“What’s in a name?” Labelling concepts and languages 2.0: Expanding the scenery

Colloquium A: Scrutinizing critical concepts and theoretical approaches in studying multilingualism

Image of the painting "The treachery of images" by R. Magritte. A pipe on a brown background with the writing "ceci n'est pas une pipe."

René Magritte, La Trahison des images (Photo: C. Herscovici/Artists Rights Society - ARS, New York)

 What's in a name? That which we call a rose                                                                   By any other word would smell as sweet;                                                              Romeo and Juliet (II, ii, 1-2)

This workshop is a continuation of a discussion started with an in-house workshop in November 2021. As a point of departure for that workshop, we addressed the issue of terminology and labeling, which has engaged scholars in heated debates within linguistics, with a focus on the issue of codeswitching vs. translanguaging.

The concept of language itself – and the naming of languages and lects – has come under scrutiny. In the previous and also in this follow-up workshop, we aim to discuss different positions and reflect on the debate that has been going on in linguistics with respect to the delineation of languages/lects (including mixing styles and registers), and naming them (both scientific names and folk names), including the nature of language contact. The question here is whether entities that are by their very nature not easily delimited (as many things in the world and most things in the social world) should nevertheless be named, and how.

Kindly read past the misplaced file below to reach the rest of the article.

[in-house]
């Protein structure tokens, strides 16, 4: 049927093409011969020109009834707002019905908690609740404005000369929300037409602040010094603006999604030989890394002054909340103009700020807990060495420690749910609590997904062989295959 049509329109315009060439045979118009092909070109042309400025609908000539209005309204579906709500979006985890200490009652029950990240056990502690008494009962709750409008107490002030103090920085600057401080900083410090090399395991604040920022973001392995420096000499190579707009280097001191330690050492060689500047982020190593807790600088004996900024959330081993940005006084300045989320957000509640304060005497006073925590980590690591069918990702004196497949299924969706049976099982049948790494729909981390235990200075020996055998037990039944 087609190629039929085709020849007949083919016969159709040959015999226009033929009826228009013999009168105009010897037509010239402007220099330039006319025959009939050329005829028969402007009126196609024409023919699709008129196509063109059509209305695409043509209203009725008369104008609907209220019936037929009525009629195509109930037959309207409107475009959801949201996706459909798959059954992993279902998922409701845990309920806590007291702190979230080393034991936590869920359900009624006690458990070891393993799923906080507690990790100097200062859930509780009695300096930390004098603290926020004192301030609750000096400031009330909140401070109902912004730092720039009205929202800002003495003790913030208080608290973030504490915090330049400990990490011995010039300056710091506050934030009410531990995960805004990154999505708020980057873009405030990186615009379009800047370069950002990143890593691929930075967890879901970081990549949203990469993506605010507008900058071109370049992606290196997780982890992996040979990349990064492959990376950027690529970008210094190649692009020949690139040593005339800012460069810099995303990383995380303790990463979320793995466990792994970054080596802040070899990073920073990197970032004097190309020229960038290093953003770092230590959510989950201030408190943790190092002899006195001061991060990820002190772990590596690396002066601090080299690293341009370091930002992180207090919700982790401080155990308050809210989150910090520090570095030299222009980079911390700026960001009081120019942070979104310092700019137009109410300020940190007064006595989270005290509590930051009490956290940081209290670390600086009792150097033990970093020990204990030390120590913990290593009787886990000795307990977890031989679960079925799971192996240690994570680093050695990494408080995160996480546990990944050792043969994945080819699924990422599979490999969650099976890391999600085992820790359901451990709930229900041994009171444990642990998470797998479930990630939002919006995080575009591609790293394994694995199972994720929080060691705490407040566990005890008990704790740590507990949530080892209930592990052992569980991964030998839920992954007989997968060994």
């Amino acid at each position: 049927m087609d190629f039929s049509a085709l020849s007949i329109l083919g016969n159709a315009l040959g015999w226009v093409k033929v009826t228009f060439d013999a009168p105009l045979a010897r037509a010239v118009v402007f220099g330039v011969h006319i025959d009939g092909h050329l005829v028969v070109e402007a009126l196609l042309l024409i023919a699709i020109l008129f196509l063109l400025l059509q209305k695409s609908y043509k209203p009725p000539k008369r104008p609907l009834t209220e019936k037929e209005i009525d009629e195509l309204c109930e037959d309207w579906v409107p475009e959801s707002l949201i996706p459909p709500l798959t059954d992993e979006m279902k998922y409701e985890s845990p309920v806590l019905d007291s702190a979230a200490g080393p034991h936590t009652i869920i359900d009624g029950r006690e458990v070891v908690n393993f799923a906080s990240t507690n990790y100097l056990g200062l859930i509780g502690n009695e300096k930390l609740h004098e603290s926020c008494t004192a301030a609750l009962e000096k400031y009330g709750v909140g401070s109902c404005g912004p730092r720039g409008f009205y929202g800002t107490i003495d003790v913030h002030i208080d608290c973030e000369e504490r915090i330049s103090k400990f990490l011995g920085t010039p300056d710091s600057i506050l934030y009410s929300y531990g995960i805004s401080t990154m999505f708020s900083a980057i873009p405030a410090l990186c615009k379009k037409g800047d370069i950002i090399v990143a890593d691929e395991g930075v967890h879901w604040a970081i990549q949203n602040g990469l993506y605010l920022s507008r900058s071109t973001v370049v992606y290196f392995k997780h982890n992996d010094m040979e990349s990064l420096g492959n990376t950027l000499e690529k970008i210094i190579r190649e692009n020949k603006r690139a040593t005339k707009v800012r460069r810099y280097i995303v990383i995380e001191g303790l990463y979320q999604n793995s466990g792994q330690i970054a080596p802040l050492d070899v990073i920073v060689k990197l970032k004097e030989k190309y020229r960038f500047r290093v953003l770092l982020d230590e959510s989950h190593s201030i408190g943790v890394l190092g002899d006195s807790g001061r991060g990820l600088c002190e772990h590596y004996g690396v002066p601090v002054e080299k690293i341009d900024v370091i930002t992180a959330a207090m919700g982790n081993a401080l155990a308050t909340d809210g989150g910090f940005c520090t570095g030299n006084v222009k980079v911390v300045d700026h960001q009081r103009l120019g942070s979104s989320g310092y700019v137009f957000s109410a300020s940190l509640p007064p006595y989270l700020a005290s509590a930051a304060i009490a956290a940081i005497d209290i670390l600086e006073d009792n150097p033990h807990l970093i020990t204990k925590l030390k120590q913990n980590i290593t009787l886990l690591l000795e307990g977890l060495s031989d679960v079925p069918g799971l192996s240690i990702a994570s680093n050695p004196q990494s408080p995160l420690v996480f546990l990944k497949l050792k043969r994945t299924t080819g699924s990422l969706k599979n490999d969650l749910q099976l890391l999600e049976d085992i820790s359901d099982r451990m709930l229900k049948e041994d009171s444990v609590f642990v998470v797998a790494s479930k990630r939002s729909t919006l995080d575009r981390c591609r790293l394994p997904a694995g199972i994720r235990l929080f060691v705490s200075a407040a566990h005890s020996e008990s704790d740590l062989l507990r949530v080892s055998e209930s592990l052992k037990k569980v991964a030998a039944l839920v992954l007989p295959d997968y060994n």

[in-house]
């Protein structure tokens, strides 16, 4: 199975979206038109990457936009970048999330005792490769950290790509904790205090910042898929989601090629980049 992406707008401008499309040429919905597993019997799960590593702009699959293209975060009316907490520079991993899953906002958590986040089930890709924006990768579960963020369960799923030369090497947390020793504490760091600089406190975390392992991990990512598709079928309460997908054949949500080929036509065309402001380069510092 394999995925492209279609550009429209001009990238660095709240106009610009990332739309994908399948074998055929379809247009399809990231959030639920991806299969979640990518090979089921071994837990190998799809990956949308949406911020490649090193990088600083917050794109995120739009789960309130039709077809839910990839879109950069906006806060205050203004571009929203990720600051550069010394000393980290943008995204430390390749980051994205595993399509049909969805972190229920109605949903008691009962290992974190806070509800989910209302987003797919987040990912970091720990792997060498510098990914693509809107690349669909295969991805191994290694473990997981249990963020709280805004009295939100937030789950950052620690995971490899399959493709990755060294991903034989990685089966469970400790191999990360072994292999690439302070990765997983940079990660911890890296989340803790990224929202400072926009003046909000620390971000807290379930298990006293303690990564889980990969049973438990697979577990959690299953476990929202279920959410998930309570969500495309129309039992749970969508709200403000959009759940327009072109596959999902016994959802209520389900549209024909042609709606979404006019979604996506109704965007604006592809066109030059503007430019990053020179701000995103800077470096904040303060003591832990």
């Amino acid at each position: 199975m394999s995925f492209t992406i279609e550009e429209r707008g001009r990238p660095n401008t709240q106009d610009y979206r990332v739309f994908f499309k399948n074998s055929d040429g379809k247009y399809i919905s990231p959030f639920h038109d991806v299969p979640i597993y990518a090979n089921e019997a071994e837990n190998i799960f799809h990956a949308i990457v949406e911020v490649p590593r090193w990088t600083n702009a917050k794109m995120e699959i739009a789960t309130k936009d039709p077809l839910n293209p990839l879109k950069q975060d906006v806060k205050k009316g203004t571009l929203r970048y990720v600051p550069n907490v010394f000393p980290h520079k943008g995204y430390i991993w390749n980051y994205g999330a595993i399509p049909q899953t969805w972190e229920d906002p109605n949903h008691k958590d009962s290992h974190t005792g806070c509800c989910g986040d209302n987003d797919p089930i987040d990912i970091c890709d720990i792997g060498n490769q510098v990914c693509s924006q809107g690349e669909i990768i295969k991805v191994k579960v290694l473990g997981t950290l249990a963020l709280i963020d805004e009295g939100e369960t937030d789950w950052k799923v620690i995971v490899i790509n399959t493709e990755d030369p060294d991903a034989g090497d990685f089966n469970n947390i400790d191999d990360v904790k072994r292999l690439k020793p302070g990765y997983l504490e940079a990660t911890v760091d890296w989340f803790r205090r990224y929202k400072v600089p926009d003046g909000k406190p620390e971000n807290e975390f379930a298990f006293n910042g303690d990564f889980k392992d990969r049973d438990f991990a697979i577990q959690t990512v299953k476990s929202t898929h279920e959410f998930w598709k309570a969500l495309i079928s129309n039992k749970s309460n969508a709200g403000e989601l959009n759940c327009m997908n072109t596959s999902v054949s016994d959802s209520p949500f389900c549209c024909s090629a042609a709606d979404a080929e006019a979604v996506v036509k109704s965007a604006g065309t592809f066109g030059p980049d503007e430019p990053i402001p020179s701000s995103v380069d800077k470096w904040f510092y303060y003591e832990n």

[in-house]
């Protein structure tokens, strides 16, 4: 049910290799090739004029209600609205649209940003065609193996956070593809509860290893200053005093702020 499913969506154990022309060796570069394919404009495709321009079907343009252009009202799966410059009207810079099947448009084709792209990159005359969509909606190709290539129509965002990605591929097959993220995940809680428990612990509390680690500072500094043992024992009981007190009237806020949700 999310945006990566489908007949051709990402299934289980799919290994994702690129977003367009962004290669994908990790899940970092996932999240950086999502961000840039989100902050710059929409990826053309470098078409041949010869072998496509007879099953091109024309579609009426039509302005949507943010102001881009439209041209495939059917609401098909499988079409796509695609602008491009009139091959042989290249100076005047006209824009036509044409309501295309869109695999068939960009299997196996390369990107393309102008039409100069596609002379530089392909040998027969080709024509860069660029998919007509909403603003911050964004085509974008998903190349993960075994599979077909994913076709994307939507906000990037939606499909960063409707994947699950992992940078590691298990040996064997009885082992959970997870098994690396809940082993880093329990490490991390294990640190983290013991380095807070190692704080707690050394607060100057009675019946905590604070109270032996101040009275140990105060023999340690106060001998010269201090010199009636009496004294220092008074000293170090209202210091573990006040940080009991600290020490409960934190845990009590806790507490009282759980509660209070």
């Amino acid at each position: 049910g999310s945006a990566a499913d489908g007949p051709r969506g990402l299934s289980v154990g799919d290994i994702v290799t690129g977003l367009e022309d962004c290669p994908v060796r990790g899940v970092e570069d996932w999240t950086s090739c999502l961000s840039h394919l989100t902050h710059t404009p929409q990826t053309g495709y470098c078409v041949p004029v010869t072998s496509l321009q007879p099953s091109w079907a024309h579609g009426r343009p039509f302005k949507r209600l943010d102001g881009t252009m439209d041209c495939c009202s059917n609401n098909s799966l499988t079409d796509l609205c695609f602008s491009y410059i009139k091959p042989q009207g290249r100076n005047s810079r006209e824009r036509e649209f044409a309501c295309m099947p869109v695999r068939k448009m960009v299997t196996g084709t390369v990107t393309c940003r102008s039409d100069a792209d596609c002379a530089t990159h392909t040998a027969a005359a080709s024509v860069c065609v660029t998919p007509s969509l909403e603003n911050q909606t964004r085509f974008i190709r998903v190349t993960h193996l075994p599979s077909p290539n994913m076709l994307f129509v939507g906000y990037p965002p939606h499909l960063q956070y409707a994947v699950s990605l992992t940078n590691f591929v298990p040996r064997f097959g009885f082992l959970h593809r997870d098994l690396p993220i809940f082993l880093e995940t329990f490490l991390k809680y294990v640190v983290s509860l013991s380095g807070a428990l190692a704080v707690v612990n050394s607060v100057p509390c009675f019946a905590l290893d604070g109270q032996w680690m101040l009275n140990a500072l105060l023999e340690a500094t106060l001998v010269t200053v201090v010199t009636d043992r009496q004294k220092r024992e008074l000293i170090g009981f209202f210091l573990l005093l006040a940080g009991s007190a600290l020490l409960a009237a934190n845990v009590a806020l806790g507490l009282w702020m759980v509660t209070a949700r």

In this follow-up workshop, we want to expand the discussion to the relationship between theoretical concepts, terminology and labelling more generally. The question is whether we end up with a proliferation of terms without precise definitions (and referential meaning), with unclear advantages over older terms, or genuinely new ideas. Questions we would like to address are:

  • To what extent do new labels/terminology refer to new theoretical concepts, to what extent do they overlap, and to what extent are they in tension with one another?
  • What does it take for a terminological or conceptual innovation to be theoretically useful? And what does theoretical usefulness actually amount to?
  • What is the goal of theory and theory building? How do we differentiate between description and theory, and what exactly we are trying to theorize?

Program

Click here to read the program

Zoom

Join here: https://uio.zoom.us/j/63042215253

 

Published July 11, 2022 9:35 AM - Last modified Oct. 3, 2022 5:06 PM